|Lei Fung poster|
Much of the news about China's growing leadership in clean technology and green markets is due to China's size. It has huge and growing markets and manufacturing capacity for everything, including wind turbines, solar panels, electric vehicles, green buildings and other low-carbon technology.
Every day news items note China becoming the biggest in this, a leader in that. Here are some recent item headlines from Daily Green Brief, just over the past few weeks:
- US slips to second behind China for new wind power in 2009
- China 'leapfrogs US to become biggest energy user'
- The State of New Energy Investing ("There is little doubt about the most striking 2009 New Energy (NE) and Energy Efficiency (EE) statistic: Investment in China grew 53%. The world invested $119 billion in NE/EE in 2009 and China got $33.7 billion of it.")
- China may launch environmental tax trial
- China to invest $15 billion over 10 years for green autos
- BSG hybrid expected to be standard for cars in China
- China May Spend $738 Billion on Clean Energy Projects
- GM to get boost from China's fuel-efficient vehicle incentives
- Environment tribunals hammer polluters with legal accountability
Breaking the policy deadlockPolicy responses to the challenges of global climate change have ranged from "none" to "feeble" to "serious". Especially in the great free-market democracies the process has been uninspiring. Traditional carbon-intensive energy sources are so well entrenched, and generate so much money and political power, that any measures that might trim their profitability are, it seems, impossible.
China has its own problems with entrenched political power centers, and its policymaking can be criticized from many angles. But it begins to look like China is pushing forward with creative policies, incentives, taxes, regulations and programs that could become guides to other nations.
Many Chinese policy options will be unavailable or unattractive to other nations. Few jurisdictions would threaten to execute gross polluters, environmental exploiters and others who put profit above social responsibility. Fewer still would carry out such executions. But China does use this approach to focus the mind of potential scofflaws.
China's monolithic single-party system of government can also act faster than many more democratic institutions. (Although this system alone does not guarantee economic success or social benefits--witness The Democratic People's Republic of Korea.) Even in China's own recent past the power of the party has led to policy disasters, like the Great Leap Forward. Of course no political system is immune from policy blunders, even government-caused catastrophes.
Will there be followers?The leaders of China seem to have found an approach that enables both great central control and powerful business and individual enterprise. Its leaders seem to be willing to try policies and evaluate their impact, and then adjust them as needed. This approach should generate a wealth of policy experience useful to governments around the world.
China could be a leader in imposition of carbon taxes and other means of bringing the cost of externalities home to polluters. Carbon taxes have been tried in only a few other jurisdictions (British Columbia and Denmark come to mind). Anything that could conceivably be called a tax is politically impossible in the USA. Carbon taxes have many technical advantages as ways to shift the allocation of resources without micromanagement from the center.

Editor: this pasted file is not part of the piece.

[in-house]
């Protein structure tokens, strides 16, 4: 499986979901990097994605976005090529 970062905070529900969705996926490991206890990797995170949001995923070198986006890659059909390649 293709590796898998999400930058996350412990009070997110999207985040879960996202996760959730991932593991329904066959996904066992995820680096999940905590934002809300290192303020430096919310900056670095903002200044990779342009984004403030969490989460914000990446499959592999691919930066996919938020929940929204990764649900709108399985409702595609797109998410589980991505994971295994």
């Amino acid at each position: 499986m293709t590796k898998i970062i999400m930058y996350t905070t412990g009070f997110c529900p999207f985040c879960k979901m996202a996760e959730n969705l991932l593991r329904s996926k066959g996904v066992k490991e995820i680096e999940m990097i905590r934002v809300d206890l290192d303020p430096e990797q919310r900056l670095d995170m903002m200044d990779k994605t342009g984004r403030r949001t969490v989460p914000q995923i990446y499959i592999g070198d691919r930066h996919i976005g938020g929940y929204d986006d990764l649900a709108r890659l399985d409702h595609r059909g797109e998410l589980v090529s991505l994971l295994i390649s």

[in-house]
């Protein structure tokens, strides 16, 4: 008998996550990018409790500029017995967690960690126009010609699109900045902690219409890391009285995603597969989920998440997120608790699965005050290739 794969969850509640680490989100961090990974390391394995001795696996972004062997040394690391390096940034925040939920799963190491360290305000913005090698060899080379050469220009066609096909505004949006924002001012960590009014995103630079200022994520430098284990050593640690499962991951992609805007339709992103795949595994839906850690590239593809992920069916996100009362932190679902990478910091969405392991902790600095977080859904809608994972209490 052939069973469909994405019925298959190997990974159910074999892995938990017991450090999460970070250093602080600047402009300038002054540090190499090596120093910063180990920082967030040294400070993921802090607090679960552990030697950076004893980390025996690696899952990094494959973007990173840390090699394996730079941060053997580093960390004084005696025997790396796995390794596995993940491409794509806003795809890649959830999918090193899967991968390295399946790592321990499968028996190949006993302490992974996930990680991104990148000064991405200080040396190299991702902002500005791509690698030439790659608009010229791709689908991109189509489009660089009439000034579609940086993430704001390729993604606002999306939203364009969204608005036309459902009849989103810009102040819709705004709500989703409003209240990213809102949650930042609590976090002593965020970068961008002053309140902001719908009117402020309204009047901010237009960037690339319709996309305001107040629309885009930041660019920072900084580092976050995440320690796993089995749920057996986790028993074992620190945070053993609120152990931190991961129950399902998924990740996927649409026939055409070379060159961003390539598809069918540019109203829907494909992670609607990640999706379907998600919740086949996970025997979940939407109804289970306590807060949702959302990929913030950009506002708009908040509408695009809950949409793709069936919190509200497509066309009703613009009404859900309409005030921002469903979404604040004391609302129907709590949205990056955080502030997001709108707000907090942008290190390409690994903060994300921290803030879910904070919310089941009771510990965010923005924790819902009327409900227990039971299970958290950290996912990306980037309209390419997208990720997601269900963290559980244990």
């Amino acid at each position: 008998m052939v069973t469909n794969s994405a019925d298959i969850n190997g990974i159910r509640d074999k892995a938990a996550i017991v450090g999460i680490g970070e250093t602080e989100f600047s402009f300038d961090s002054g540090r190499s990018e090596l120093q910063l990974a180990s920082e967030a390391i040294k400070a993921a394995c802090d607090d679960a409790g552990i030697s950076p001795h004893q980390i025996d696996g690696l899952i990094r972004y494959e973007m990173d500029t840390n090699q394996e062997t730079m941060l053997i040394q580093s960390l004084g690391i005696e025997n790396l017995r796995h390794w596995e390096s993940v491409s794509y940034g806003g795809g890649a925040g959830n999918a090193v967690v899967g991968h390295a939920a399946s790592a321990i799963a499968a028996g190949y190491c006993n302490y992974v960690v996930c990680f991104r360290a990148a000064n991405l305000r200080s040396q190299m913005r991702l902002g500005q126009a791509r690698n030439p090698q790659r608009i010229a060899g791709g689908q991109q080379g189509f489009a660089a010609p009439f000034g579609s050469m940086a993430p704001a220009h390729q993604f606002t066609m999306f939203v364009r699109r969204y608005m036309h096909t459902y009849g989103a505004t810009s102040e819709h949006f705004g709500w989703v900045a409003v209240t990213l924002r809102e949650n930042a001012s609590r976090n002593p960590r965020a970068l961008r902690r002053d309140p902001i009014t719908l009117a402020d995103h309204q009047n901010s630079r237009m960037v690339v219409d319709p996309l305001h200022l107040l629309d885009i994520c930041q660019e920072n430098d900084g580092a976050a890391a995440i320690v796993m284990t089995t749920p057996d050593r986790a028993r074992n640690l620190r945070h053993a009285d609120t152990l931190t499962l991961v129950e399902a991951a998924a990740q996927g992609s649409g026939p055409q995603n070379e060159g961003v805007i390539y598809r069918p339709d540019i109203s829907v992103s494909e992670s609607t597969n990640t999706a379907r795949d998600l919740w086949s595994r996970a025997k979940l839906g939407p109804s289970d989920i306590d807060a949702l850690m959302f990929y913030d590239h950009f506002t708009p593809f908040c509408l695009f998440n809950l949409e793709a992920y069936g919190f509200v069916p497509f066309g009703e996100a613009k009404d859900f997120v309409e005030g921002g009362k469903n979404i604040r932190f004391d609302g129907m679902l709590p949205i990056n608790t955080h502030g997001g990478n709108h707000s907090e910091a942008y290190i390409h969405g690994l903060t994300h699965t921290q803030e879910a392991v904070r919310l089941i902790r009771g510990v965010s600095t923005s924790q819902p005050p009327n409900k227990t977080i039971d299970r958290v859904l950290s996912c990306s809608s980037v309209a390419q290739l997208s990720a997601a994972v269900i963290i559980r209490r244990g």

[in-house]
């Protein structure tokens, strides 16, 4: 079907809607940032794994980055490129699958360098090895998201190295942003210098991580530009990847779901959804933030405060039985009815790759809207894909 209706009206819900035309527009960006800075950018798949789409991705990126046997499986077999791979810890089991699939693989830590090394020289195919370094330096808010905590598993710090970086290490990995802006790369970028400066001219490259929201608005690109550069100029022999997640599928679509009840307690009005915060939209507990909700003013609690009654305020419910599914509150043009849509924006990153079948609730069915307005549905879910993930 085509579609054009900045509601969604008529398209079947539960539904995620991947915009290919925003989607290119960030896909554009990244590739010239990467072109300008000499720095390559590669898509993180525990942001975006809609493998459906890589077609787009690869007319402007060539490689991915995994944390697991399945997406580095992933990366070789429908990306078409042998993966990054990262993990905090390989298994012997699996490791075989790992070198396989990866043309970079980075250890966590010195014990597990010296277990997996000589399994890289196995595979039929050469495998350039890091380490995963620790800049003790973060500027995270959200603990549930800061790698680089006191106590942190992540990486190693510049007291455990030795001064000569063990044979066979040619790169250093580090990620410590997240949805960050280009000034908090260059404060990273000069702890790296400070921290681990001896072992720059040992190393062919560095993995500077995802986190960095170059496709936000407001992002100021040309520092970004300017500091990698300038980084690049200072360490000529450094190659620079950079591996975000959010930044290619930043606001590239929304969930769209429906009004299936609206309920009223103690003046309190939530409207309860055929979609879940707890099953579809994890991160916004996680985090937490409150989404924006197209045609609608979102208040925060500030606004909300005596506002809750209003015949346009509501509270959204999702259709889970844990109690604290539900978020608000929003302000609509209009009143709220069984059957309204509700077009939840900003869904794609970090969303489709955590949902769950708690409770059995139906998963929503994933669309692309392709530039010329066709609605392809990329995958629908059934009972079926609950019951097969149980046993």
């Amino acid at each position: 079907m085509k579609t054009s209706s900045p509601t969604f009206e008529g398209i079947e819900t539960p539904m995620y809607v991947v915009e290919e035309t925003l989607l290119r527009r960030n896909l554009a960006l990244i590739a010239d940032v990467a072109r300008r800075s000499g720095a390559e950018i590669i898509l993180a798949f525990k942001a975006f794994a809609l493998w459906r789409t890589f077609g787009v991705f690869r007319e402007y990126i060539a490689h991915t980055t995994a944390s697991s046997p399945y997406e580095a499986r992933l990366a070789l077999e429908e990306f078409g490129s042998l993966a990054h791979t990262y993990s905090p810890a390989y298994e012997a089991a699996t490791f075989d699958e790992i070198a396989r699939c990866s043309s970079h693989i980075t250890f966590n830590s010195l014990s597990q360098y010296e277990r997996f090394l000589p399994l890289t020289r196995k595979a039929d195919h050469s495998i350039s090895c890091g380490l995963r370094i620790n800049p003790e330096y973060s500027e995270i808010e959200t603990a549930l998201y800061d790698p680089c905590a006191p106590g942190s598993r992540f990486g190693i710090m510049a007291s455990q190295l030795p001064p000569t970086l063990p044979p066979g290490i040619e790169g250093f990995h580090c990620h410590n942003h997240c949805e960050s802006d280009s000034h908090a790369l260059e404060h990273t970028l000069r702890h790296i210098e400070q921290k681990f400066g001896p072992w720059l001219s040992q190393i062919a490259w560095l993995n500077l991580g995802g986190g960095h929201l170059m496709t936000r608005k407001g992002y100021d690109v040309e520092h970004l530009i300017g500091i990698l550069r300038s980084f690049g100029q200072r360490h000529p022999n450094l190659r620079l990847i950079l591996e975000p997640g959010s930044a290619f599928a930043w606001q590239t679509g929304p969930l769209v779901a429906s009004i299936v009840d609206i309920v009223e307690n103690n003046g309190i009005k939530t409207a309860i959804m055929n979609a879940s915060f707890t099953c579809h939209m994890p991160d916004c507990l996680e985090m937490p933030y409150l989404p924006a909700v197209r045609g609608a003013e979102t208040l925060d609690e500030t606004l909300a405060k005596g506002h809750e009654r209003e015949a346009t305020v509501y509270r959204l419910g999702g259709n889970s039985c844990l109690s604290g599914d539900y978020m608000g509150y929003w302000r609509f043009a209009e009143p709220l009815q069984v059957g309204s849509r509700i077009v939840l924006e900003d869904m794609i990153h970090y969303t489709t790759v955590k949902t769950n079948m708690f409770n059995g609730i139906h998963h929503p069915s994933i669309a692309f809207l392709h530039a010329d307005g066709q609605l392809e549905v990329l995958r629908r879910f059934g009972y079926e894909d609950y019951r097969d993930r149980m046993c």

Taxes and incentives seem to be more attractive to Chinese policymakers than carbon markets, although they will try both. Markets are potentially more efficient, but they are politically difficult to create. The carbon markets created so far seem highly distorted by free allocation of permits to the politically powerful and other tinkering that robs them of much of their efficiency. And of course the great beacon of free markets, the United States, which invented pollution markets, can't establish them in the current political climate.
China's transportation policies make a stark contrast with India's, for example. While China is building more and more high-speed trains and rail lines, India can barely keep its current rail system rolling. China is encouraging the development of electric and hybrid cars, while India seems happy with more cars of any kind. These policy decisions will have major impacts on the future emissions of both nations.
If others around the world see, over time, apparent success in China's moves to reduce carbon intensity, control environmental pollution, improve public health, and build green industries they may wish to imitate them. Will that imitation extend to emulation of China's political system as well as its specific policies?
A new beacon?If China can demonstrate that the right to develop does not necessarily require the right to pollute, and that economic prosperity can go hand in hand with carbon reduction, its leadership on climate policy among the emerging economies will be enhanced. In any event it seems obvious that the policy approaches of the U.S., Russia, Australia and some other leading nations are unlikely to be found worthy of emulation.
The EU and some of its members can still claim some successes, and could provide another source of climate policy wisdom. Brazil may do the same, but Brazil just isn't as big as China, and lacks its global political clout.
Few countries have China's great wealth, resources, and markets, so none can follow its approaches exactly. But many will carefully study its example.